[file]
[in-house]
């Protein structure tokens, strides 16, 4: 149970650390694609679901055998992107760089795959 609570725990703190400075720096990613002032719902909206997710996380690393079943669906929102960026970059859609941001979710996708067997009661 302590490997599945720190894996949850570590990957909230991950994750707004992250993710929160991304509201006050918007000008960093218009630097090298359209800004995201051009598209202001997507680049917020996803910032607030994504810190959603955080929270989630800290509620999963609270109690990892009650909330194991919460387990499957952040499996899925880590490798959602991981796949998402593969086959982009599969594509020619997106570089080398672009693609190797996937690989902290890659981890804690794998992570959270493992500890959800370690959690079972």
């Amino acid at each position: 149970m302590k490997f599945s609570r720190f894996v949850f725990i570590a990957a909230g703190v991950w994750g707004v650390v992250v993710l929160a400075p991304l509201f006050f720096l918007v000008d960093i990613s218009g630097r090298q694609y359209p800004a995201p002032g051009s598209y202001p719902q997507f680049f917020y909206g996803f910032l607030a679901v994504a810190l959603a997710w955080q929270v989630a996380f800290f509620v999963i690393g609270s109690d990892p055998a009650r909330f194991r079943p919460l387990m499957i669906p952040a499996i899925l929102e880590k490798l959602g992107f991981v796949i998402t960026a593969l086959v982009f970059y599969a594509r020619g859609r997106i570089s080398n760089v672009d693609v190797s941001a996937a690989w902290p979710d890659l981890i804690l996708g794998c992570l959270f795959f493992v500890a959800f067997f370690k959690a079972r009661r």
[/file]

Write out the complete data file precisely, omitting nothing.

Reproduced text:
[in-house]
């Protein structure tokens, strides 16, 4: 149970650390694609679901055998992107760089795959 609570725990703190400075720096990613002032719902909206997710996380690393079943669906929102960026970059859609941001979710996708067997009661 302590490997599945720190894996949850570590990957909230991950994750707004992250993710929160991304509201006050918007000008960093218009630097090298359209800004995201051009598209202001997507680049917020996803910032607030994504810190959603955080929270989630800290509620999963609270109690990892009650909330194991919460387990499957952040499996899925880590490798959602991981796949998402593969086959982009599969594509020619997106570089080398672009693609190797996937690989902290890659981890804690794998992570959270493992500890959800370690959690079972």
């Amino acid at each position: 149970m302590k490997f599945s609570r720190f894996v949850f725990i570590a990957a909230g703190v991950w994750g707004v650390v992250v993710l929160a400075p991304l509201f006050f720096l918007v000008d960093i990613s218009g630097r090298q694609y359209p800004a995201p002032g051009s598209y202001p719902q997507f680049f917020y909206g996803f910032l607030a679901v994504a810190l959603a997710w955080q929270v989630a996380f800290f509620v999963i690393g609270s109690d990892p055998a009650r909330f194991r079943p919460l387990m499957i669906p952040a499996i899925l929102e880590k490798l959602g992107f991981v796949i998402t960026a593969l086959v982009f970059y599969a594509r020619g859609r997106i570089s080398n760089v672009d693609v190797s941001a996937a690989w902290p979710d890659l981890i804690l996708g794998c992570l959270f795959f493992v500890a959800f067997f370690k959690a079972r009661r």